Wednesday, April 22, 2015

Online classes are great, except for the part about students learning stuff

Disclaimer: I realize that in a sparsely-populated area, online education can be the only option a student has. I also realize that some of my fellow Miserians teach online, and are putting a great deal of effort into making the online experience as valuable as possible for their students. Any ire and snark are properly directed toward those administrators, trustees, and anecdote-besotted pundits  who seem convinced that online education is either a magical money multiplier, or simply a trend not to be missed out on

Inside Higher Ed reports a study out of California that compared students enrolled in online classes and their face to face equivalents.
The researchers found online students lagging behind face-to-face students in three critical areas:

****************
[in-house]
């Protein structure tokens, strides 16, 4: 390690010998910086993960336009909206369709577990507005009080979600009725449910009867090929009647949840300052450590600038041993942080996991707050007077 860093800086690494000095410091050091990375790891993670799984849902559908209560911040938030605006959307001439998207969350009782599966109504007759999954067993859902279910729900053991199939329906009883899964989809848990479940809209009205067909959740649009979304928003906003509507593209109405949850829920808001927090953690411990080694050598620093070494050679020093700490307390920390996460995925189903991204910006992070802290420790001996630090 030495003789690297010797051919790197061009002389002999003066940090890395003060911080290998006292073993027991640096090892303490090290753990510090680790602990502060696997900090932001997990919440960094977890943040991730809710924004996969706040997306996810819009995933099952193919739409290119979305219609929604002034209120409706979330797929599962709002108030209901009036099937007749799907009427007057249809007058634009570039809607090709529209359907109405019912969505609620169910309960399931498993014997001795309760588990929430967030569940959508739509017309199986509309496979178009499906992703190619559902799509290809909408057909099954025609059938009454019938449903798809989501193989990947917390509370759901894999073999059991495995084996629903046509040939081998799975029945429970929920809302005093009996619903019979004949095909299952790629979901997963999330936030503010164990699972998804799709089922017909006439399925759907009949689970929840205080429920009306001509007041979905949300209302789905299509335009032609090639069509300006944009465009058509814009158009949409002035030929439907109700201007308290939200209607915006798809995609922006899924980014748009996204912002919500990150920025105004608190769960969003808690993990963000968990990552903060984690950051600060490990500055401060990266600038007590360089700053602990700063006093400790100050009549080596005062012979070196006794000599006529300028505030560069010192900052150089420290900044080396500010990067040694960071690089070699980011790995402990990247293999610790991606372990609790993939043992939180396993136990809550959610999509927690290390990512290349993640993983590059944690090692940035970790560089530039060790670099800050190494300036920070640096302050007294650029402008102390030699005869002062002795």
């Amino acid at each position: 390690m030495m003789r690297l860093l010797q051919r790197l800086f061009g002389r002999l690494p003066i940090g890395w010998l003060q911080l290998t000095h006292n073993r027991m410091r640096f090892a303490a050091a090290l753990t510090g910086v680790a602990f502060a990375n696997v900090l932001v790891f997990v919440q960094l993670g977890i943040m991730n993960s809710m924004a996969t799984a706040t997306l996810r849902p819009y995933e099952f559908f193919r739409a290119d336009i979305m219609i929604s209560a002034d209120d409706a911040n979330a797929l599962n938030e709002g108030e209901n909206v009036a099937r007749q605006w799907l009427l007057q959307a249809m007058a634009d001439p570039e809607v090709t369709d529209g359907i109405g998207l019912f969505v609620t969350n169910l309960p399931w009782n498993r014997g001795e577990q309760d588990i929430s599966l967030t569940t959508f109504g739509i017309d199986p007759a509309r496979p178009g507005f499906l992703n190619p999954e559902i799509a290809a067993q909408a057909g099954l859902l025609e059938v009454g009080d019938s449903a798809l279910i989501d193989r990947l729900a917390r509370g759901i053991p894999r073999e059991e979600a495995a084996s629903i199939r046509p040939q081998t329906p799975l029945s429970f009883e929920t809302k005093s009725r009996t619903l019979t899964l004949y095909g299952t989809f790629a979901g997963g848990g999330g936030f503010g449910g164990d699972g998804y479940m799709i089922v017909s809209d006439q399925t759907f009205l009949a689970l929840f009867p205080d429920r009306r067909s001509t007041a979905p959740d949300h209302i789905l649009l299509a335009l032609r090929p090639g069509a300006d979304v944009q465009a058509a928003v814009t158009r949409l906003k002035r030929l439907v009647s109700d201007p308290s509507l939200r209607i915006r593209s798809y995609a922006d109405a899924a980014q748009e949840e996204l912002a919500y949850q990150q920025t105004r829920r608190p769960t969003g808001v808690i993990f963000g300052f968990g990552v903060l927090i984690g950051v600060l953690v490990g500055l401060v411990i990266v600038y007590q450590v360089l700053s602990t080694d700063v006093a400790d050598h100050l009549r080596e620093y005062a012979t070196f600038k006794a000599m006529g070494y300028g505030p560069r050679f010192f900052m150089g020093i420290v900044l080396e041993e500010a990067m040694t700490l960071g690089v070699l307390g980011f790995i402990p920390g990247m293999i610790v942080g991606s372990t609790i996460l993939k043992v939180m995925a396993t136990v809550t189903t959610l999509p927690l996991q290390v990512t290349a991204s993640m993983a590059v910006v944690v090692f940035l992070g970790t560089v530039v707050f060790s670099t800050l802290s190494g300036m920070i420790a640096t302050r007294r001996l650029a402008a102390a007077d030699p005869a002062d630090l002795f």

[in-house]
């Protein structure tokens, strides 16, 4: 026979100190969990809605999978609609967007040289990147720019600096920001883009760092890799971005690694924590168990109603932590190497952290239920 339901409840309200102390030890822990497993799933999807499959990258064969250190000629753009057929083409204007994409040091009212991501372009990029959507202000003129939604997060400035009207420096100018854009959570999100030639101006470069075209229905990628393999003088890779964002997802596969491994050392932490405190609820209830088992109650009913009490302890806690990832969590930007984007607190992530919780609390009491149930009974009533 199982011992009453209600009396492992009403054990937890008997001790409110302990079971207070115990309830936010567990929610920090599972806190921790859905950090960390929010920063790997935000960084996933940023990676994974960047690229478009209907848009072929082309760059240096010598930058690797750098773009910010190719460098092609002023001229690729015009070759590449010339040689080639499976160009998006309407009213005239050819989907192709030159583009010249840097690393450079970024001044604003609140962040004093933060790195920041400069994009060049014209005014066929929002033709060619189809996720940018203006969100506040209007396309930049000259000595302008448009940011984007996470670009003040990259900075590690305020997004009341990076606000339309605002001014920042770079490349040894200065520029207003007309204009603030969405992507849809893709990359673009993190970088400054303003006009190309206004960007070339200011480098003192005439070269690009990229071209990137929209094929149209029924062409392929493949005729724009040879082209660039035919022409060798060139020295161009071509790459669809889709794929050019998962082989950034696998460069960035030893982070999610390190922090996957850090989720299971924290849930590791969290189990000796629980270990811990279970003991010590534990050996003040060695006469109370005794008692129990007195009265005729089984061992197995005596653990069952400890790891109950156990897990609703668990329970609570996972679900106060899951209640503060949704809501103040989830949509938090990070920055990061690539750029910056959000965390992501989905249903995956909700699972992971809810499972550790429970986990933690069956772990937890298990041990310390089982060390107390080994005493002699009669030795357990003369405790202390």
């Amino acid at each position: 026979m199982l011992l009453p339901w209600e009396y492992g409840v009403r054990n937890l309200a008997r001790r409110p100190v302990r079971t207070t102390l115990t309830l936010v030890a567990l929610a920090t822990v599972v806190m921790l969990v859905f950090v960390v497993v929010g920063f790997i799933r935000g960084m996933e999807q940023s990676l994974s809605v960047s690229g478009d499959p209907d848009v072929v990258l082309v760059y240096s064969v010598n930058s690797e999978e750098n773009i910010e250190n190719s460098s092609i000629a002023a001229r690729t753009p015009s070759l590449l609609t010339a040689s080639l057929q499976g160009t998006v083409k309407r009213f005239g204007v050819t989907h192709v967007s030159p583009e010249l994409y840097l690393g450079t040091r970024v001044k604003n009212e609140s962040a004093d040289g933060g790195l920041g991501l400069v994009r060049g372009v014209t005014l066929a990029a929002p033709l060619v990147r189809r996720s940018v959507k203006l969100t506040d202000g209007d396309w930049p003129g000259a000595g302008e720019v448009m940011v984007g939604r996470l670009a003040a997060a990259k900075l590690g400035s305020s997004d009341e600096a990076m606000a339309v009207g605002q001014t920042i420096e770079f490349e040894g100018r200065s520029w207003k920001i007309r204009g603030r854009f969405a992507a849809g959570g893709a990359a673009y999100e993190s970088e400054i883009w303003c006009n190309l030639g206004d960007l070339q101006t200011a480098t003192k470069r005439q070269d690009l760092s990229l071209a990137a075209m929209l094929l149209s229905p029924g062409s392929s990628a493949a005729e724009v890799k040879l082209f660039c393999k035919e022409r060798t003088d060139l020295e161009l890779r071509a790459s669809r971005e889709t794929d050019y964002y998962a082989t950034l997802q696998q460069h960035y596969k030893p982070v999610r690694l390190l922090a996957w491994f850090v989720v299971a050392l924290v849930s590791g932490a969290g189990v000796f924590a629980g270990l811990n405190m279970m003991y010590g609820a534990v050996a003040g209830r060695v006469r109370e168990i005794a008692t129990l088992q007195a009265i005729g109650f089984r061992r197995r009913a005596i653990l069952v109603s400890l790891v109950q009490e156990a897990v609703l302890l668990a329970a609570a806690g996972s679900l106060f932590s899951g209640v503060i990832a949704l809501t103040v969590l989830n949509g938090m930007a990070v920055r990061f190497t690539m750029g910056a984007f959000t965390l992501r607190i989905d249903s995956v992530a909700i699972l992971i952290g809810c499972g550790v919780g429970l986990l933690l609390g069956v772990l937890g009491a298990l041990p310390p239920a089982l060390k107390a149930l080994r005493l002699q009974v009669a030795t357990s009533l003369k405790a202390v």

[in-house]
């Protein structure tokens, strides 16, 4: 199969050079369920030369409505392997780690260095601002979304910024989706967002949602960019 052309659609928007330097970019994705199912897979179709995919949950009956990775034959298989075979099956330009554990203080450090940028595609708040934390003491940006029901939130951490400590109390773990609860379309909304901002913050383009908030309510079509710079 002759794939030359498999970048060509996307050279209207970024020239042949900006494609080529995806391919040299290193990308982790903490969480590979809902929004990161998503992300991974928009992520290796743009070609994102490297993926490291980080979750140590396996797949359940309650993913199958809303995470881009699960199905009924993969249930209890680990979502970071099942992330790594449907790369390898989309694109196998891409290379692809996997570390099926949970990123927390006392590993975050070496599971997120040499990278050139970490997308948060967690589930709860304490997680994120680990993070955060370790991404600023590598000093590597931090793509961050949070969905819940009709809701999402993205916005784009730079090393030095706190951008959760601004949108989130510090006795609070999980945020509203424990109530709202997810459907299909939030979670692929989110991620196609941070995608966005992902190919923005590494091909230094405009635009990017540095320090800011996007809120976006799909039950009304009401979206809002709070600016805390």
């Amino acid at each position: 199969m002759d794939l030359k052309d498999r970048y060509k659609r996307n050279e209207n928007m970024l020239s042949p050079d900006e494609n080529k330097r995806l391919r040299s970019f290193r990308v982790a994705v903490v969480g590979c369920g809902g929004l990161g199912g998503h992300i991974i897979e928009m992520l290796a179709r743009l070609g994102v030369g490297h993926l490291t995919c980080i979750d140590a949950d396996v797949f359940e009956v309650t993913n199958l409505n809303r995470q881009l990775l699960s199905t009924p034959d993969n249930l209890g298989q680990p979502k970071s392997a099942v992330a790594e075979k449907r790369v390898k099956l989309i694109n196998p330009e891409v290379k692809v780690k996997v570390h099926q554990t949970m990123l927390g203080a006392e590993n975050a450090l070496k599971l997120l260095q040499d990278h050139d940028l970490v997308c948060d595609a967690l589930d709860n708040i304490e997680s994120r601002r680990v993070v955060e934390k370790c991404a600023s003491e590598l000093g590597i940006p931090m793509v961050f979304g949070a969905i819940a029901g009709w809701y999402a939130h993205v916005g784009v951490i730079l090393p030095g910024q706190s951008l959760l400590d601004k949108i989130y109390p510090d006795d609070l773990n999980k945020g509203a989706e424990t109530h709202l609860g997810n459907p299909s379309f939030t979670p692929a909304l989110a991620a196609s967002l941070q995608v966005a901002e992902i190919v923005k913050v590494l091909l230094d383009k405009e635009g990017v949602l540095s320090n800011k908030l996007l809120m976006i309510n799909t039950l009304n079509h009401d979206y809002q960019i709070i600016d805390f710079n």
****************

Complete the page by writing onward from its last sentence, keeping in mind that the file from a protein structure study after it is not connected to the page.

• Completing courses (regardless of grade).
  • Completing courses with passing grades.
  • Completing courses with grades of A or B.
The results were the same across subject matters, courses of different types and different groups of students. Larger gaps were found in some areas, such as summer courses and courses taken by relatively small numbers of online students. But no patterns could be found where students online performed better than those in face-to-face courses.
Turns out we already knew this. The Community College Research Center has been studying online education for a while, with similar results. Students who take online courses are more likely to withdraw from or fail those courses, and less likely to attain a degree. Developmental students do particularly poorly.

But who (among those whose opinions seem to matter) doesn't love the idea of infinitely-expandable classrooms?